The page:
Though it’s been a record-breaking cold and stormy January, you may still be holding on to high hopes for a great new year, even working toward your new goals. Statistically though, that is a hard thing for almost half of Americans to do.
If you did set a New Year’s resolution or two, according to a study this month by Statistics Brain, only 68.4 percent of you stuck with it for two weeks, and only 58.4 percent of you will stick with it past this month.
And then there is Blue Monday. It’s the third Monday of the new year — and apparently is the most depressing day of the year. The sadness stems in part from from the dreary weather, Christmas credit card bills and failed resolutions. Whether one buys into Blue Monday or not, it’s true that January couldn’t hurt from an extra dose of positivity.
Here are a few suggestions to create positivity throughout even just the end of the day, especially through the rest of the winter:
Positivity tip 1: Seek out yellow
Color psychology suggest that different colors are capable of evoking different moods. And though our moods and actions are determined by a number of different factors, the color yellow can help to lift our spirits, our self-esteem, even our confidence.
So if you’re feel down, add a splash of yellow to your life. Better yet, if you do have a resolution you’re still working on, try to implement the color yellow to make it more enjoyable. Though, there can be too much of a good thing: Excessive amounts of yellow can stimulate frustration or anxiety.
Positivity Tip 2: Pump up the music
A study done a few years back at the University of Michigan showed that listening to upbeat music can help you improve your mood — but I bet you already knew that.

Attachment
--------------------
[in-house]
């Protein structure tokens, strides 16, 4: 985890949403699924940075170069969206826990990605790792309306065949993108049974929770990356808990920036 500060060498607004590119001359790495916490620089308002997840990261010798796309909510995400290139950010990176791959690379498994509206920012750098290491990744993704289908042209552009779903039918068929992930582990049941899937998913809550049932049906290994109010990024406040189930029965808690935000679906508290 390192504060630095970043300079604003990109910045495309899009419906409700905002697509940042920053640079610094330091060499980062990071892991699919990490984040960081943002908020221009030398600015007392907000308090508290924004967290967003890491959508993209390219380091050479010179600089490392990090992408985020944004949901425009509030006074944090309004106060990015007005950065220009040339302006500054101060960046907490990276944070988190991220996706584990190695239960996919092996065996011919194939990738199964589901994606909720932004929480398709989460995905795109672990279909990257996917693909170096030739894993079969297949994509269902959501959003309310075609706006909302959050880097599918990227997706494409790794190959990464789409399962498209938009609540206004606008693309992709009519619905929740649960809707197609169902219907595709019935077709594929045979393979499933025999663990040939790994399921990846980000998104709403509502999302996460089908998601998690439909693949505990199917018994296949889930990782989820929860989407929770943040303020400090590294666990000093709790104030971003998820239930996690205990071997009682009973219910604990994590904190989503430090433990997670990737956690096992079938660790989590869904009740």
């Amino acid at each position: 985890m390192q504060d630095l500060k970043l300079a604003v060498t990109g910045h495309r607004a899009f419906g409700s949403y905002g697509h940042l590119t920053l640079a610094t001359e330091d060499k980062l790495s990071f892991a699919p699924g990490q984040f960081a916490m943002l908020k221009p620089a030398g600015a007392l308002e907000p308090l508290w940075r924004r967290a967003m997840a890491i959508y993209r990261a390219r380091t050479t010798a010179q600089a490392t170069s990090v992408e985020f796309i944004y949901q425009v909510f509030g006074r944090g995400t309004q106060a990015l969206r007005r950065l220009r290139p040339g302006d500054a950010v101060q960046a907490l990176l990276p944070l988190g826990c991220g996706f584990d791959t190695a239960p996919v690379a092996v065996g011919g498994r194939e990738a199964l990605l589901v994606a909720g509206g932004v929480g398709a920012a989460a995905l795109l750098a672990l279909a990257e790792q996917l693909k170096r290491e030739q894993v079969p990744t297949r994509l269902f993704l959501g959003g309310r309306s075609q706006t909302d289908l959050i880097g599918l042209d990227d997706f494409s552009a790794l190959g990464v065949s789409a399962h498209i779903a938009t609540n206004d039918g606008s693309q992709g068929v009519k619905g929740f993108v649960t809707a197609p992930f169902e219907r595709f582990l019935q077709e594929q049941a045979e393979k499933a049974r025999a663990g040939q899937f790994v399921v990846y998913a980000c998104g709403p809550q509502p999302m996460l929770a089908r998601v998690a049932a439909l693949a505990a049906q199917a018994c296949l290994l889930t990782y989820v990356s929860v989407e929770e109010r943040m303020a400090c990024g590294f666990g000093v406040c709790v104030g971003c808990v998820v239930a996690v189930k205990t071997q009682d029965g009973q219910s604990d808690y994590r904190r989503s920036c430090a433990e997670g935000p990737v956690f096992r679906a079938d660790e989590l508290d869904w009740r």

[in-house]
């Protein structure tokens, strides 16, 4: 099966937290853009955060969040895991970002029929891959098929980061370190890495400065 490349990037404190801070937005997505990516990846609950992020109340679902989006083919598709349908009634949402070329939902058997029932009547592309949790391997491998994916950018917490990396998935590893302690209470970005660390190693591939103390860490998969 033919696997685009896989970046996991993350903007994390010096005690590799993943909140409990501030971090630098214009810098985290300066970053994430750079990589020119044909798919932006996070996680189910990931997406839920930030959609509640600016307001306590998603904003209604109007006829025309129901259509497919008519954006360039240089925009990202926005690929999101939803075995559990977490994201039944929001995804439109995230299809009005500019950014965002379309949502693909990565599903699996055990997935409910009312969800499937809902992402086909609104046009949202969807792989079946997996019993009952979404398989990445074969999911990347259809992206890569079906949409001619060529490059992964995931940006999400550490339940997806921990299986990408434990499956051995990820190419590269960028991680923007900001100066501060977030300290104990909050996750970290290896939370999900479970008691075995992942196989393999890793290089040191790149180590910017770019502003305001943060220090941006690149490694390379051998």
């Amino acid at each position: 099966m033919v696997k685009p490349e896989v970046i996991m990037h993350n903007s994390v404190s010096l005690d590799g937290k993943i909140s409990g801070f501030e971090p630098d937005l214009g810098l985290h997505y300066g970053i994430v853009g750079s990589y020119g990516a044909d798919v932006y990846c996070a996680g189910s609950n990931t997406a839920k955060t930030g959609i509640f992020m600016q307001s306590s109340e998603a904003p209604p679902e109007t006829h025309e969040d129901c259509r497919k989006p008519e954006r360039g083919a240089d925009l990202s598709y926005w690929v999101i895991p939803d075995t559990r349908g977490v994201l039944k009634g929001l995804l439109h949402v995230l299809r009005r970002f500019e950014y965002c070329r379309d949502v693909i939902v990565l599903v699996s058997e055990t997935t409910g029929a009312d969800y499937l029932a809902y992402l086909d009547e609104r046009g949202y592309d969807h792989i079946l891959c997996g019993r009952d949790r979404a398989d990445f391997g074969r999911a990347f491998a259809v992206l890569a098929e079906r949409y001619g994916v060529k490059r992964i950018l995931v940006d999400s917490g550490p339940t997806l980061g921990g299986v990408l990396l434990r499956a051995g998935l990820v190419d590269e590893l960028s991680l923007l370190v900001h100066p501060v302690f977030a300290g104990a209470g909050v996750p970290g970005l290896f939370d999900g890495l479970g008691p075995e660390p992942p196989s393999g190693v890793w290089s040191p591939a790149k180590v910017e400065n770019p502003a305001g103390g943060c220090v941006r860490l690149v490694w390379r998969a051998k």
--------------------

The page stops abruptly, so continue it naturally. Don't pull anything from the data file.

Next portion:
Most of us already know from personal experience just how quickly listening to upbeat songs can transform our sad or stressed attitude and help us feel so much better. This is just a nice reminder that a dance party in the kitchen can go a long way — and not just for us, but our children too.
Celeste Knights is a mom of three living just outside of Spokane, Washington. Using music is one of her favorite ways to recover from a tense morning with her kids.
“On the drive to school I do a ‘1-2-3 Dance Party.’ I turn the music down low, count to three, and at three I blast the music and yell, ‘Dance party!’” Knights said. “Everyone dances in their seats. Then I repeat it until everyone is smiling and laughing. It snaps my daughter out of her bad mood every time.”
Positivity Tip 3: Step up gratitude
Having a grateful heart is a powerful way to ensure our positivity. But being grateful all the time is actually quite challenging. Paul Jenkins is a psychologist, author and speaker who helps others maintain their positivity.
Jenkins explains that often a poor attitude is due to our perception: “As your brain analyzes what is going on, if life isn’t going as you had imagined, then you would think it’s not so good.”
Jenkins suggest a different, reverse approach to gratitude. “Imagine what could have gone worse and be grateful for what you’ve got,” he explains, “because you can go either direction.”
Any book, article or blog post on positivity will also suggest you keep a gratitude list, writing three or so things down every day that you are grateful for. When life is hard we might tend to focus on the things that are easy to be grateful for, like a pretty sunset, warm home or healthy kids. Jenkins suggests we step up our game.
“Find something you are grateful about relating to something that is frustrating, or challenging, or painful,” he explains. “This powers up your brain to release a whole different set of chemicals and the chemistry is what determines what direction our brain is going to go next.”